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post ethnographic style film on emotional contagion.

May 26th, 2008

Filed under: CHAMELEON PROJECT — Tina @ 6:38 pm

When I was at the Banff New Media Institute, shooting the visual side of the Project. We did a four camera shoot in the Telus studio at banff – We had Maria Lantin, Director, Intersections Digital Studio Emily Carr Institute and also video artist Leila Sujir, myself and also Matthew Wild, my partner and Pablo Wild.

The aim was to capture micro expressions and emotional contagion. Science has revealed that these shifting muscle movements then trigger the actual emotional feeling by causing the same neurons to fire in the brain as if you were experiencing the emotion naturally. When you feel happy, your brain might send a signal to your mouth to smile. With emotional contagion, the facial tiny muscles movements involved in smiling send a signal to your brain, telling it to feel happy (Hatfield 1996). This is how emotions spread.

I have been working on the piece for the last few days . Its an intensive and difficult edit, as no time code can be lost.  I am looking to slow the video  to reveal delicate interplays of communication. The voice will be stripped, so the body language can be isolated and amplified. It was shot on a black background – in order to focus on the micro-movements of body language. An important area to deal with is pace. Already, I am zooming up on the image.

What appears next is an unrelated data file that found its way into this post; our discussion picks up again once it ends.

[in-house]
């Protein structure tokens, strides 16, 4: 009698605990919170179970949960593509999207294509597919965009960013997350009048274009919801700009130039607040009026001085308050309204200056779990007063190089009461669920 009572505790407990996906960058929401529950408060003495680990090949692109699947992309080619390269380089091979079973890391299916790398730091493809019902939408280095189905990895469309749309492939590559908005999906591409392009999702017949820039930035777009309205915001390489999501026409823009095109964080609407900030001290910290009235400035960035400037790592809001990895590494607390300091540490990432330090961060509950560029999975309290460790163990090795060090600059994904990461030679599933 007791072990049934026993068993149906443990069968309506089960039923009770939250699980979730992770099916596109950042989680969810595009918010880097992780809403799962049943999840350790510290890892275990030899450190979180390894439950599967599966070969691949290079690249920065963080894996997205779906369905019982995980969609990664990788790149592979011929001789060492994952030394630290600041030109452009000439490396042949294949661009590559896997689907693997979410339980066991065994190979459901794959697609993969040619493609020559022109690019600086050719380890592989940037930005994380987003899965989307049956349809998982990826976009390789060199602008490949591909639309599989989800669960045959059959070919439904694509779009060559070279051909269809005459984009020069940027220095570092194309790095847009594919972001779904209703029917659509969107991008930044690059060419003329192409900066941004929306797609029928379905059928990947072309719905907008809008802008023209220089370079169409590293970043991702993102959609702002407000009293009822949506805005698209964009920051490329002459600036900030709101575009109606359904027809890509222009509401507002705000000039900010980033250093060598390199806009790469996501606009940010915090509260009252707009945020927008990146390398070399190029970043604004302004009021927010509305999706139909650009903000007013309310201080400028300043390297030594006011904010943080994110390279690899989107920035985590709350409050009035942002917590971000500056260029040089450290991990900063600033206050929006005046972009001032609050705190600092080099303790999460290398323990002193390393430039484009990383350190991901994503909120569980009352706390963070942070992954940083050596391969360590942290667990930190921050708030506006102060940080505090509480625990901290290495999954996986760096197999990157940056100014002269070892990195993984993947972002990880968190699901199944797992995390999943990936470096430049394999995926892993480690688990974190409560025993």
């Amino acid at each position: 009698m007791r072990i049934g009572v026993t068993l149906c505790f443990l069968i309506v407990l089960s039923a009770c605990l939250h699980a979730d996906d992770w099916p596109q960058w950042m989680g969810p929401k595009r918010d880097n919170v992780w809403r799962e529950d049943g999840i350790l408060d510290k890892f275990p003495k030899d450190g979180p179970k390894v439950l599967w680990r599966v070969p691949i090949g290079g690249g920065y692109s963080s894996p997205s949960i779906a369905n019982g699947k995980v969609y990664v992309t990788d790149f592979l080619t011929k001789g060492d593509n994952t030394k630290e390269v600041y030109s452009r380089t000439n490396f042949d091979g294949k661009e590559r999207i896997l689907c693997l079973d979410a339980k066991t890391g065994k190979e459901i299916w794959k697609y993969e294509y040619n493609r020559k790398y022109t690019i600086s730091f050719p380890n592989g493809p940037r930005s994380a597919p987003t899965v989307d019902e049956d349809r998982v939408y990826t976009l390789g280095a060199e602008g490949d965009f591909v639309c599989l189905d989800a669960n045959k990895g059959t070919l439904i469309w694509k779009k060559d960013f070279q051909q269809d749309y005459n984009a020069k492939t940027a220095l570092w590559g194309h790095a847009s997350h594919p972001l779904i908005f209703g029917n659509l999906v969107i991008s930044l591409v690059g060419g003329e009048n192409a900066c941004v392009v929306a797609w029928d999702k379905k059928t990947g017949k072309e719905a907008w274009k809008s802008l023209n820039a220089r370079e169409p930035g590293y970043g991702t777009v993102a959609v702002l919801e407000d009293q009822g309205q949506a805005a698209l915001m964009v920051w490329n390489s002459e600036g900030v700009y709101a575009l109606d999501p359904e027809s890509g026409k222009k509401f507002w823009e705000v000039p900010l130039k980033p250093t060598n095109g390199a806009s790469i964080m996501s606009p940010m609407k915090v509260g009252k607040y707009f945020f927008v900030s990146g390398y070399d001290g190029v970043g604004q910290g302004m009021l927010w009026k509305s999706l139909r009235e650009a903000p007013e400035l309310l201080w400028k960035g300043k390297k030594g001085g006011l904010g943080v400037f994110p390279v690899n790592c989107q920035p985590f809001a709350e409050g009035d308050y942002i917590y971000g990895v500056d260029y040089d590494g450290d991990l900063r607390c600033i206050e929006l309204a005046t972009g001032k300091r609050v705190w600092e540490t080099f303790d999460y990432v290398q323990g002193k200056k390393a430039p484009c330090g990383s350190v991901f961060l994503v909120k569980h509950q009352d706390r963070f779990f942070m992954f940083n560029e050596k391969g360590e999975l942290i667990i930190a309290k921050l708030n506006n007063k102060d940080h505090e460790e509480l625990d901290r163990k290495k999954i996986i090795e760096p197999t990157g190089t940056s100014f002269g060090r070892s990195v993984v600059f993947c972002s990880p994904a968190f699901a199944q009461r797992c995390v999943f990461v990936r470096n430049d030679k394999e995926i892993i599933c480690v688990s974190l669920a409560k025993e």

the initial mock up for the shoot

 

 

post meeting in London with ros picard, rana el kaliouby, chris frith, hugo critchley, helen sloan

May 26th, 2008

Filed under: CHAMELEON PROJECT — Tina @ 5:43 pm

I organised a dinner at my place last week as Rana El Kaliouby and Ros Picard from the Affective Computing Group at the MIT Medialab were in London. Ros and Rana are developing the real time facial emotion expression software that I am using in my project, Chameleon, a video installation exploring emotional contagion. Chris Frith is a social neuroscientist from the Wellcome Department of Neuroimaging who is helping develop the emotional algorithms used to drive the video. Hugo Critchley from the Brighton and Sussex Medical School is advising on the visual changes that will happen to the work dependent on the emotional state of the audience. Helen Sloan is curating the work.